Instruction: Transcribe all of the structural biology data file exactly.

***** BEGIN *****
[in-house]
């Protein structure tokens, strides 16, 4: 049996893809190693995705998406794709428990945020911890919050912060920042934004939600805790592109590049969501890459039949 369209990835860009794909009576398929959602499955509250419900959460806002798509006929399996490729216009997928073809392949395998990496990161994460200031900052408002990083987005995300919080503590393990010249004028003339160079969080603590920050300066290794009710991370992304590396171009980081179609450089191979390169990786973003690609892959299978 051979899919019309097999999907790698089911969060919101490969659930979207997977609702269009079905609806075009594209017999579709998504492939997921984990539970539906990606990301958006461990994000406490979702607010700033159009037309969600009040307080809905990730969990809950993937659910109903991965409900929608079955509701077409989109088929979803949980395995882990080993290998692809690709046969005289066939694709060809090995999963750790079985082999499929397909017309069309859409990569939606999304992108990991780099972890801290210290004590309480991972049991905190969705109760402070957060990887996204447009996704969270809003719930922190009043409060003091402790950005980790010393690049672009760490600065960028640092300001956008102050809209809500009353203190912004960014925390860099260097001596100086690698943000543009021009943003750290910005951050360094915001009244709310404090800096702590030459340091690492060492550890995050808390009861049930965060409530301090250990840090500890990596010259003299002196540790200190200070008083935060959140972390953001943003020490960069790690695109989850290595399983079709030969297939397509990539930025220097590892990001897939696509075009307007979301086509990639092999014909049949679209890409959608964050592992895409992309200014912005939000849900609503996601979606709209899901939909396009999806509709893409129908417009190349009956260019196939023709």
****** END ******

[in-house]
């Protein structure tokens, strides 16, 4: 049996893809190693995705998406794709428990945020911890919050912060920042934004939600805790592109590049969501890459039949 369209990835860009794909009576398929959602499955509250419900959460806002798509006929399996490729216009997928073809392949395998990496990161994460200031900052408002990083987005995300919080503590393990010249004028003339160079969080603590920050300066290794009710991370992304590396171009980081179609450089191979390169990786973003690609892959299978 051979899919019309097999999907790698089911969060919101490969659930979207997977609702269009079905609806075009594209017999579709998504492939997921984990539970539906990606990301958006461990994000406490979702607010700033159009037309969600009040307080809905990730969990809950993937659910109903991965409900929608079955509701077409989109088929979803949980395995882990080993290998692809690709046969005289066939694709060809090995999963750790079985082999499929397909017309069309859409990569939606999304992108990991780099972890801290210290004590309480991972049991905190969705109760402070957060990887996204447009996704969270809003719930922190009043409060003091402790950005980790010393690049672009760490600065960028640092300001956008102050809209809500009353203190912004960014925390860099260097001596100086690698943000543009021009943003750290910005951050360094915001009244709310404090800096702590030459340091690492060492550890995050808390009861049930965060409530301090250990840090500890990596010259003299002196540790200190200070008083935060959140972390953001943003020490960069790690695109989850290595399983079709030969297939397509990539930025220097590892990001897939696509075009307007979301086509990639092999014909049949679209890409959608964050592992895409992309200014912005939000849900609503996601979606709209899901939909396009999806509709893409129908417009190349009956260019196939023709």